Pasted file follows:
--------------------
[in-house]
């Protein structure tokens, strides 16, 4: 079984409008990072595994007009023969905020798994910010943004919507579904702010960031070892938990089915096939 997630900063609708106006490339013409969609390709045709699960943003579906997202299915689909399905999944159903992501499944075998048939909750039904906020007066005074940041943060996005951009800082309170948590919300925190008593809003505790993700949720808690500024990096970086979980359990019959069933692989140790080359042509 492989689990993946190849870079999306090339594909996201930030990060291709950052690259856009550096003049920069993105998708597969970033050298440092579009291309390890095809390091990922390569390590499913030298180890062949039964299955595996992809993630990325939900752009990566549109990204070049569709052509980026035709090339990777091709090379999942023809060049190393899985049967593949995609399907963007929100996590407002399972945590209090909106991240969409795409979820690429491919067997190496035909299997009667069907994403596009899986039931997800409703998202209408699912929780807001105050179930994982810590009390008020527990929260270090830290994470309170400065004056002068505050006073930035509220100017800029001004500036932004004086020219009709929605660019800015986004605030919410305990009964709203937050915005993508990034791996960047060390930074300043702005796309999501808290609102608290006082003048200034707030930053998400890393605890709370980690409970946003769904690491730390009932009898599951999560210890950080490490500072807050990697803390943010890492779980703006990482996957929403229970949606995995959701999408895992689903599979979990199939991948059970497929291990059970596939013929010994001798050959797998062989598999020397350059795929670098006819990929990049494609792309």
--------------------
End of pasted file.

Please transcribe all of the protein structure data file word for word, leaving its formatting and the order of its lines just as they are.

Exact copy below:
[in-house]
């Protein structure tokens, strides 16, 4: 079984409008990072595994007009023969905020798994910010943004919507579904702010960031070892938990089915096939 997630900063609708106006490339013409969609390709045709699960943003579906997202299915689909399905999944159903992501499944075998048939909750039904906020007066005074940041943060996005951009800082309170948590919300925190008593809003505790993700949720808690500024990096970086979980359990019959069933692989140790080359042509 492989689990993946190849870079999306090339594909996201930030990060291709950052690259856009550096003049920069993105998708597969970033050298440092579009291309390890095809390091990922390569390590499913030298180890062949039964299955595996992809993630990325939900752009990566549109990204070049569709052509980026035709090339990777091709090379999942023809060049190393899985049967593949995609399907963007929100996590407002399972945590209090909106991240969409795409979820690429491919067997190496035909299997009667069907994403596009899986039931997800409703998202209408699912929780807001105050179930994982810590009390008020527990929260270090830290994470309170400065004056002068505050006073930035509220100017800029001004500036932004004086020219009709929605660019800015986004605030919410305990009964709203937050915005993508990034791996960047060390930074300043702005796309999501808290609102608290006082003048200034707030930053998400890393605890709370980690409970946003769904690491730390009932009898599951999560210890950080490490500072807050990697803390943010890492779980703006990482996957929403229970949606995995959701999408895992689903599979979990199939991948059970497929291990059970596939013929010994001798050959797998062989598999020397350059795929670098006819990929990049494609792309």